Chronic Wasting Disease Confirmed in Captive Cervid Herd

The Kansas Department of Agriculture has confirmed a case of Chronic Wasting Disease (CWD) in a captive cervid herd in Osage County, Kansas, and is working with the Kansas Department of Wildlife, Parks and Tourism to mitigate risk to the captive cervid industry as well as the local wild deer population in the area.

The Kansas Department of Agriculture has confirmed a case of Chronic Wasting Disease (CWD) in a captive cervid herd in Osage County, Kansas, and is working with the Kansas Department of Wildlife, Parks and Tourism to mitigate risk to the captive cervid industry as well as the local wild deer population in the area. Though CWD has been detected in wild deer populations in many western Kansas counties, this is the first documented positive case in eastern Kansas and the first in a captive herd since 2001.

CWD is an infectious, degenerative disease of animals in the family cervidae (elk, deer, and moose) that impacts the animal’s brain cells, ultimately causing death. Only animals in the family cervidae are susceptible to CWD. Currently, there is no evidence that CWD poses a threat to humans.

The CWD-infected animal was born and raised on the premises in Osage County where it was tested after being euthanized in late June. The affected premises has been placed under quarantine, and tracing and surveillance are underway on all animals which have moved into or out of this captive cervid herd in the last five years.

KDWPT will conduct additional surveillance of CWD in Osage County as part of the agency’s annual testing of wild deer taken during hunting seasons, and through a three-year, statewide research project set to begin this fall. KDWPT will use the data collected to develop CWD risk assessment maps and future surveillance, prevention, management, and regulatory efforts.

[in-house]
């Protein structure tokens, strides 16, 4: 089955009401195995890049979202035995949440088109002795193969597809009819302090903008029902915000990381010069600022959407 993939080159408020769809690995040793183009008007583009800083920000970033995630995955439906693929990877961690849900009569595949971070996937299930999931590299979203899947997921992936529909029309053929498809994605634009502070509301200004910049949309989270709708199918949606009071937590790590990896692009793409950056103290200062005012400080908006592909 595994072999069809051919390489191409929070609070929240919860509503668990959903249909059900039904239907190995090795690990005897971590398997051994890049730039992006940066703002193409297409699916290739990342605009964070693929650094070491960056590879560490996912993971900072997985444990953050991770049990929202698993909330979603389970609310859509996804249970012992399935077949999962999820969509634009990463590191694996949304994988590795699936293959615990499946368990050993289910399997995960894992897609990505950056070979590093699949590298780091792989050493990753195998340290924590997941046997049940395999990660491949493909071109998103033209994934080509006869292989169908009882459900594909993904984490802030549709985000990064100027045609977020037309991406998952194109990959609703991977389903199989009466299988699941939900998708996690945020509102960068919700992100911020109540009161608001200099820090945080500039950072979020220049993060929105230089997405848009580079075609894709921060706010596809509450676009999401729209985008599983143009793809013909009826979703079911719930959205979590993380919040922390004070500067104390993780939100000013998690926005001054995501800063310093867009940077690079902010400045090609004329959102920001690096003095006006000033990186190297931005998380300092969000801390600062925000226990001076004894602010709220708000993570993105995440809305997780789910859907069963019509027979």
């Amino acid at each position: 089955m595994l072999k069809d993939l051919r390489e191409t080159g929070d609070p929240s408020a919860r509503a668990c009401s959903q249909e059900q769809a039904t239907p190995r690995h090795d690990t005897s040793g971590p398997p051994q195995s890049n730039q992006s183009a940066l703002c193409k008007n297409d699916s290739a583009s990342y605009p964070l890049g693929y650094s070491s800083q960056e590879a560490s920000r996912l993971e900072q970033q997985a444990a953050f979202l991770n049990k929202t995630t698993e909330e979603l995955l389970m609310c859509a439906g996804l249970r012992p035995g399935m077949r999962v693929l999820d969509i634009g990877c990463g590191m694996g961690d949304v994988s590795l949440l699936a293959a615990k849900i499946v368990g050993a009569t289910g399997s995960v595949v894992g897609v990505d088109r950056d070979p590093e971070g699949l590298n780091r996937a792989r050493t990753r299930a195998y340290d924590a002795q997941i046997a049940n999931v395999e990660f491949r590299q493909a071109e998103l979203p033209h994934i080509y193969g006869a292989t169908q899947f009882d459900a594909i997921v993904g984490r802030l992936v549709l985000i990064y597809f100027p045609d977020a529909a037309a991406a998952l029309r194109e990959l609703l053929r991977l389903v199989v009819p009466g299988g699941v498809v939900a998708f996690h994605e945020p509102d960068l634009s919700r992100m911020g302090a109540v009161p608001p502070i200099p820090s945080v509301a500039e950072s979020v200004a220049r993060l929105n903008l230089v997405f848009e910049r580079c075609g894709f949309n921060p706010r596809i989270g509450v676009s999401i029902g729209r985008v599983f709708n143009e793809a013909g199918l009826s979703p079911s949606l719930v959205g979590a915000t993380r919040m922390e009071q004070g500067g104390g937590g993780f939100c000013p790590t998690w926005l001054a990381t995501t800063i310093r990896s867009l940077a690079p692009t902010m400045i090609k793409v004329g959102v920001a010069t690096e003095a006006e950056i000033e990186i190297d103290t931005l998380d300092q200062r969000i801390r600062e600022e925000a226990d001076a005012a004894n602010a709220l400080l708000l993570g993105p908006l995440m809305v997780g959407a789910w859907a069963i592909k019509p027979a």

Owners of captive cervid herds in Kansas are encouraged to participate in KDA’s CWD Herd Certification Program. This program provides increased oversight via annual inventory reconciliation, identification of all cervids over one year of age on the premises, and CWD testing for all animal mortalities. Though certification is voluntary, only operations that have been CWD-certified for at least five years may legally move animals interstate. The infected Osage County animal was in a CWD-certified herd which had not received any animals from any operations that did not have equal or greater certification status.

For more information, visit www.agriculture.ks.gov/CWD, call the KDA Division of Animal Health at 785-564-6601, or visit KDWPT at ksoutdoors.com/CWD.

The Kansas Department of Agriculture is dedicated to serving Kansas farmers, ranchers, agribusinesses and the consumers/customers they serve while also promoting public health and safety, protecting animal health, and providing consumer protection to the best of our ability.

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